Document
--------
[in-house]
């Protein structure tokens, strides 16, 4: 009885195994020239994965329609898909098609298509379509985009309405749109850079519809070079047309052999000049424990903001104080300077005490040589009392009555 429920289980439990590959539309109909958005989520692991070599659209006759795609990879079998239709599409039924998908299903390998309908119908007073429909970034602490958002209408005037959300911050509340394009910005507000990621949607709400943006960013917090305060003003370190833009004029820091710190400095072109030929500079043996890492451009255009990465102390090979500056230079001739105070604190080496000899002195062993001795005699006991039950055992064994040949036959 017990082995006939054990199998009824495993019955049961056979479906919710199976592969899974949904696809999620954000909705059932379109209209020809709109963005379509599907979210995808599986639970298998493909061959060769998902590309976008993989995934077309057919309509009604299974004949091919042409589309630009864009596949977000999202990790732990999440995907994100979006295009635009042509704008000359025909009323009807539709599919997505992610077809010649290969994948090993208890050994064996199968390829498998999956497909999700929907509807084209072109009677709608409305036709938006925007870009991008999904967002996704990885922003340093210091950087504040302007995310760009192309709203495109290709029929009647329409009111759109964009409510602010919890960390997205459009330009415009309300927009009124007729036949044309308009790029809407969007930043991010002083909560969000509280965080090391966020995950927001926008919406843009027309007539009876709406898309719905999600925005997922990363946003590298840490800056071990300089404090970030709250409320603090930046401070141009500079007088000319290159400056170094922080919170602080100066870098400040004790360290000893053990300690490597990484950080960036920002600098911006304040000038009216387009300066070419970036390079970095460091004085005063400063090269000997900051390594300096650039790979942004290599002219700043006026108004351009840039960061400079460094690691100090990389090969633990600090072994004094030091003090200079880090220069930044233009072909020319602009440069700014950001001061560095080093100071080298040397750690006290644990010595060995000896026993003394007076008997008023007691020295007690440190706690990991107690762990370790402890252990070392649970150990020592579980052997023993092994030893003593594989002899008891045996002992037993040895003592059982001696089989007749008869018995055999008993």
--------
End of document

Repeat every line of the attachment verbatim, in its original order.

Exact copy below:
[in-house]
């Protein structure tokens, strides 16, 4: 009885195994020239994965329609898909098609298509379509985009309405749109850079519809070079047309052999000049424990903001104080300077005490040589009392009555 429920289980439990590959539309109909958005989520692991070599659209006759795609990879079998239709599409039924998908299903390998309908119908007073429909970034602490958002209408005037959300911050509340394009910005507000990621949607709400943006960013917090305060003003370190833009004029820091710190400095072109030929500079043996890492451009255009990465102390090979500056230079001739105070604190080496000899002195062993001795005699006991039950055992064994040949036959 017990082995006939054990199998009824495993019955049961056979479906919710199976592969899974949904696809999620954000909705059932379109209209020809709109963005379509599907979210995808599986639970298998493909061959060769998902590309976008993989995934077309057919309509009604299974004949091919042409589309630009864009596949977000999202990790732990999440995907994100979006295009635009042509704008000359025909009323009807539709599919997505992610077809010649290969994948090993208890050994064996199968390829498998999956497909999700929907509807084209072109009677709608409305036709938006925007870009991008999904967002996704990885922003340093210091950087504040302007995310760009192309709203495109290709029929009647329409009111759109964009409510602010919890960390997205459009330009415009309300927009009124007729036949044309308009790029809407969007930043991010002083909560969000509280965080090391966020995950927001926008919406843009027309007539009876709406898309719905999600925005997922990363946003590298840490800056071990300089404090970030709250409320603090930046401070141009500079007088000319290159400056170094922080919170602080100066870098400040004790360290000893053990300690490597990484950080960036920002600098911006304040000038009216387009300066070419970036390079970095460091004085005063400063090269000997900051390594300096650039790979942004290599002219700043006026108004351009840039960061400079460094690691100090990389090969633990600090072994004094030091003090200079880090220069930044233009072909020319602009440069700014950001001061560095080093100071080298040397750690006290644990010595060995000896026993003394007076008997008023007691020295007690440190706690990991107690762990370790402890252990070392649970150990020592579980052997023993092994030893003593594989002899008891045996002992037993040895003592059982001696089989007749008869018995055999008993």